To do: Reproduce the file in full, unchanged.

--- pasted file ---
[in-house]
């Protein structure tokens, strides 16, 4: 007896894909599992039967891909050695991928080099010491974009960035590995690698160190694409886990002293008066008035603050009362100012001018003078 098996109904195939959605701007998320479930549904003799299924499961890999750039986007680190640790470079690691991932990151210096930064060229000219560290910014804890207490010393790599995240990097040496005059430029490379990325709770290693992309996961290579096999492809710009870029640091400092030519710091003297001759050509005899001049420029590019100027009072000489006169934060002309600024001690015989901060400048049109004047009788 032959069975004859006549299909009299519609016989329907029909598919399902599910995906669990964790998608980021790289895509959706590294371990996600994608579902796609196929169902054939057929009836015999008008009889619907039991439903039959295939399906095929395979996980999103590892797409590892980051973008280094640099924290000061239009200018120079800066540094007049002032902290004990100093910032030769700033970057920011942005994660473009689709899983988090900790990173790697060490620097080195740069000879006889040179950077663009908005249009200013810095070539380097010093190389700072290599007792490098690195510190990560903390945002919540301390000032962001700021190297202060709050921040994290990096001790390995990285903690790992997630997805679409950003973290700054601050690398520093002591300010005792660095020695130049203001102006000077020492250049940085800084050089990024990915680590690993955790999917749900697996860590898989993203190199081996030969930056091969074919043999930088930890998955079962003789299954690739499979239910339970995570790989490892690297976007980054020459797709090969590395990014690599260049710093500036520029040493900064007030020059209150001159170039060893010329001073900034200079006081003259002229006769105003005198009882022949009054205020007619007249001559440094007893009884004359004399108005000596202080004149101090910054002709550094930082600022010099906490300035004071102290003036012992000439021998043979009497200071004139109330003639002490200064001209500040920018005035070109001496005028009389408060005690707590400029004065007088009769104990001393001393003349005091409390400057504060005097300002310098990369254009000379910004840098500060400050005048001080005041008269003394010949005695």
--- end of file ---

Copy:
[in-house]
């Protein structure tokens, strides 16, 4: 007896894909599992039967891909050695991928080099010491974009960035590995690698160190694409886990002293008066008035603050009362100012001018003078 098996109904195939959605701007998320479930549904003799299924499961890999750039986007680190640790470079690691991932990151210096930064060229000219560290910014804890207490010393790599995240990097040496005059430029490379990325709770290693992309996961290579096999492809710009870029640091400092030519710091003297001759050509005899001049420029590019100027009072000489006169934060002309600024001690015989901060400048049109004047009788 032959069975004859006549299909009299519609016989329907029909598919399902599910995906669990964790998608980021790289895509959706590294371990996600994608579902796609196929169902054939057929009836015999008008009889619907039991439903039959295939399906095929395979996980999103590892797409590892980051973008280094640099924290000061239009200018120079800066540094007049002032902290004990100093910032030769700033970057920011942005994660473009689709899983988090900790990173790697060490620097080195740069000879006889040179950077663009908005249009200013810095070539380097010093190389700072290599007792490098690195510190990560903390945002919540301390000032962001700021190297202060709050921040994290990096001790390995990285903690790992997630997805679409950003973290700054601050690398520093002591300010005792660095020695130049203001102006000077020492250049940085800084050089990024990915680590690993955790999917749900697996860590898989993203190199081996030969930056091969074919043999930088930890998955079962003789299954690739499979239910339970995570790989490892690297976007980054020459797709090969590395990014690599260049710093500036520029040493900064007030020059209150001159170039060893010329001073900034200079006081003259002229006769105003005198009882022949009054205020007619007249001559440094007893009884004359004399108005000596202080004149101090910054002709550094930082600022010099906490300035004071102290003036012992000439021998043979009497200071004139109330003639002490200064001209500040920018005035070109001496005028009389408060005690707590400029004065007088009769104990001393001393003349005091409390400057504060005097300002310098990369254009000379910004840098500060400050005048001080005041008269003394010949005695």